Thursday, October 30, 2008
Wednesday, October 29, 2008
Thank you to our friends at Pittsburgh Arts and Lectures for bringing our favorite children’s book authors and illustrators to town for Black White & Read All Over. Next to visit will be Mark Teague on November 22nd.
Which authors or illustrators would you like to have pay us a visit?
Tuesday, October 28, 2008
Thursday, October 23, 2008
Come on into the library and find out more about friendly bats!
Tuesday, October 21, 2008
Potato Counting Rhyme
One potato, two potato, three potato, four! (count with your fingers)
Well, I made a batch of hot potatoes (bend forward and stir as in a big pot)
Dropped 'em on the floor!! (look shocked, and put hands on face in surprise)
Five potato, six potato, seven potato, eight! (count with your fingers)
So I stomped 'em into mashed potatoes (stomp the potatoes!)
And plopped 'em on a plate (hands out like plopping potatoes on a plate!)
Nine potato, ten potato, (count with your fingers)
Can't believe my eyes! (cover and uncover eyes in surprise)
The children ate 'em up and now they want some french fries!!!
French fries! (jump up and reach over head to sky on 10)
Miss Heather made a video of it for us, just in case you wish to see it in action!
Sunday, October 19, 2008
We're proud of our local authors!
Pittsburgher Jonah Winter has a new book out.
"In Steel Town, it's always dark
and the street-lamps are always lit."
Does that sound like anyplace you know? It's the Pittsburgh of our grandparents or great-grandparents, lovingly and lyrically re-created in Steel Town.
Steel Town takes us into iron mill and the steel mill, where we're on the job with the Hot Blast Operator, the Monkey Boss, the Crane Man.
We see the imposing Hot Blast Furnace, and watch a river of hot pig iron gush down a gutter in the floor. Terry Widener's illustrations show us the power of molten metal flowing into the Open Hearth Furnace and the peace of a whispered prayer in an onion-domed church.
Click here to request a copy of Steel Town.
Thursday, October 16, 2008
Wednesday, October 15, 2008
Featured speakers are author and illustrator Pat Cummings, children's and young adult author T.A. Barron and writer and children's literature historian Leonard S. Marcus. In addition to the author talks there will be workshops, a panel discussion and book sales and signings.
For more information contact the Pittsburgh Children's Museum or visit their website:
I'm currently reading Leonard S. Marcus's Minders of Make-Believe: idealists, entrepreneurs, and the shaping of America's children's literature.
Do you have a favorites book or books penned or illustrated by one of these talented folks? If so, tell us about it.
Tuesday, October 14, 2008
Squonk Opera's "Astro-rama"
October 15-18, 8 pm
The Pittsburgh debut of the new work from local performance masters Squonk Opera will take place over four nights in Oakland. All performances are FREE and fun for the whole family!
Monday, October 13, 2008
Here’s how you can make some at home.
3 cups flour
1.5 cups salt
1/4 cup vegetable oil
1 cup water
Optional stuff to color it:
Kool-Aid or other drink mix
If you have a standing mixer with a dough hook, I recommend using it for this project. Otherwise, make sure someone is standing by with an emergency arm massage. The dough is very stiff!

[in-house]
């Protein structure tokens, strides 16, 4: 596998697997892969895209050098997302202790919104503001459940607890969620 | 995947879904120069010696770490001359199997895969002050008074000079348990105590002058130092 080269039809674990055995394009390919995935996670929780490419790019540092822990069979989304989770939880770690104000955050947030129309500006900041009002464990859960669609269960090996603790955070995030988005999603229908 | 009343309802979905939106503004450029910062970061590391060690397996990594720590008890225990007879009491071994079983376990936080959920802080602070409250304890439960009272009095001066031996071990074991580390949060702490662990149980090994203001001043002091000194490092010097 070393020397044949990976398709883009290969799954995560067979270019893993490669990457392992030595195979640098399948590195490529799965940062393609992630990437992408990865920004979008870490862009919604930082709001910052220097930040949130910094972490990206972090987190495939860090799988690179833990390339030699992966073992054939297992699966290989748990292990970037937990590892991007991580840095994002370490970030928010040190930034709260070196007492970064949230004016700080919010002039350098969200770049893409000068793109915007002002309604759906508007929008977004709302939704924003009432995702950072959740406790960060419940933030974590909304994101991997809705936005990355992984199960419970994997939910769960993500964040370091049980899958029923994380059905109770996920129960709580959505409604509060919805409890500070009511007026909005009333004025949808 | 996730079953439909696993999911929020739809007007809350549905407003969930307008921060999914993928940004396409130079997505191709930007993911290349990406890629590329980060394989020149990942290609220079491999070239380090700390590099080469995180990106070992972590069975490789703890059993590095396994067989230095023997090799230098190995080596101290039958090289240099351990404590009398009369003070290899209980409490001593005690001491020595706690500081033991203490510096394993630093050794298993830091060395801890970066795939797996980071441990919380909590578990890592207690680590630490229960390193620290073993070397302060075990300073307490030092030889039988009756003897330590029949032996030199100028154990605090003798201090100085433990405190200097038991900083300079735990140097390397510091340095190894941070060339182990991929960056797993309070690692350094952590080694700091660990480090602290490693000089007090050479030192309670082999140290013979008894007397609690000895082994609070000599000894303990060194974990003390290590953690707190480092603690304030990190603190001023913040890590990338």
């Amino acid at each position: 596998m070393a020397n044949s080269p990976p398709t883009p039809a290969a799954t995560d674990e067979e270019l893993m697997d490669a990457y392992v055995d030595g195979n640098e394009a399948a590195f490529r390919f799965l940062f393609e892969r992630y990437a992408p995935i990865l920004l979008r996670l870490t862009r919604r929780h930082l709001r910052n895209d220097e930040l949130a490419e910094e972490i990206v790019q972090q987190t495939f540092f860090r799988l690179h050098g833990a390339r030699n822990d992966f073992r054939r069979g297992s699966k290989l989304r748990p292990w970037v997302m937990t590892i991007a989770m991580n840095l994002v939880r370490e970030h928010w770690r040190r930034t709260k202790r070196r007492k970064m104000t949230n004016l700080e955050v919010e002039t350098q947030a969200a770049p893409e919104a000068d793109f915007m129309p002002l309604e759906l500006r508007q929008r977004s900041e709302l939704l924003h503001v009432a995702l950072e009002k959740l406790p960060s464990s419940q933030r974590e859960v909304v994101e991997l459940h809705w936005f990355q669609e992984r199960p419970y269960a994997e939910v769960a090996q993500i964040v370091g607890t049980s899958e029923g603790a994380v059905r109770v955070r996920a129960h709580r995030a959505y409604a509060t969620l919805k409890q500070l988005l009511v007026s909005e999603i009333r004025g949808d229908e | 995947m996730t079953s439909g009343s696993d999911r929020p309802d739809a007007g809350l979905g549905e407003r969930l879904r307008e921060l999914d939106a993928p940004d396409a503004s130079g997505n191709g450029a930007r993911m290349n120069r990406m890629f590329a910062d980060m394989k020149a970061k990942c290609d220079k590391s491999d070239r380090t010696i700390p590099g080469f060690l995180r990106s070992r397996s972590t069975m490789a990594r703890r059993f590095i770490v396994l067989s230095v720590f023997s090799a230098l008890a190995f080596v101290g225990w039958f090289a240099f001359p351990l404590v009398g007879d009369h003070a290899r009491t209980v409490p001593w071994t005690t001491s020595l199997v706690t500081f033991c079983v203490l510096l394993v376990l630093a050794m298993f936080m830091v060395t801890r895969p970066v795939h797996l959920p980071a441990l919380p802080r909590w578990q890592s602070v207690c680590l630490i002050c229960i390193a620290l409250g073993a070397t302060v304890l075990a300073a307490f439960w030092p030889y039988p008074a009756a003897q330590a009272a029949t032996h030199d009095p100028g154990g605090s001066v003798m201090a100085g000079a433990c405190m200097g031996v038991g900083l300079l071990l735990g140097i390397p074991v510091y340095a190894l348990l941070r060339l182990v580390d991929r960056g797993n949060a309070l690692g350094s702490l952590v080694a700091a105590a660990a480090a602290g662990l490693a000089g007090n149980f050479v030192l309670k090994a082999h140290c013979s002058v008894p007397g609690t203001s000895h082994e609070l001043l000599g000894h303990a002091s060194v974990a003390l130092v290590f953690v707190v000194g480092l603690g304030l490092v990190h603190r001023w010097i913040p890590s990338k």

Put the flour and salt into the bowl and turn the mixer on low. If you will be using Kool-Aid drink mix, add it with the dry ingredients. With the mixer running, add the vegetable oil, then the water in a stream. Let it run for about a minute. You want the dough to come together in one ball. If it looks dry - kinda clumpy or sandy and won't smooth out- add more water and a tiny splash of oil. If you overdo it on the wet stuff, add more flour a spoonful at a time until it looks right.
The salt adds structure but doesn't seem to melt. I would have thought that it would, but you can still feel the edges of the salt inside the dough. When you knead the dough with your hands, you can feel how plasticy and moldable it is. I was expecting that I would have to do lots of experimenting and overbought on the flour. I was expecting it to feel like bread dough. But it was way more like commercial play dough than I would have thought. Play-Doh probably has more stabilisers in it and all, but this is pretty awesome.
The advantage to commercial Play-Doh are the colors. They are much brighter, and they even sell "Sprinkle," "Sparkle," and "Sand" cans. You can color the play dough you make at home with unsweetened drink mix, aka "Kool-Aid" or drops of food coloring. I mixed a packet of Cherry flavored off brand drink mix (really, it was less than half the price). Well, it is barely pink. Barely. The cool thing is that now it smells like Cherry flavor.
The Grape drink mix made a terrible grey color, not like purple at all. I ended up opening up the drink mix packets and wetting the powder a tiny bit to see what color it would turn. Once I found the red ones, I dumped them all in! You can see from the picture how it turned out.
For Mystery Dough:
Make a batch of plain colored dough. Divide the dough and hide the drops of food coloring in the middle and pinch everything closed. Give it to the children in a plastic bag and let them knead it to mix the colors. For this type of coloring, drops work better than the drink mix powder.
I hope that you get to make this at home! If you have any questions, leave a comment! If you have done this before with your kids, leave a comment!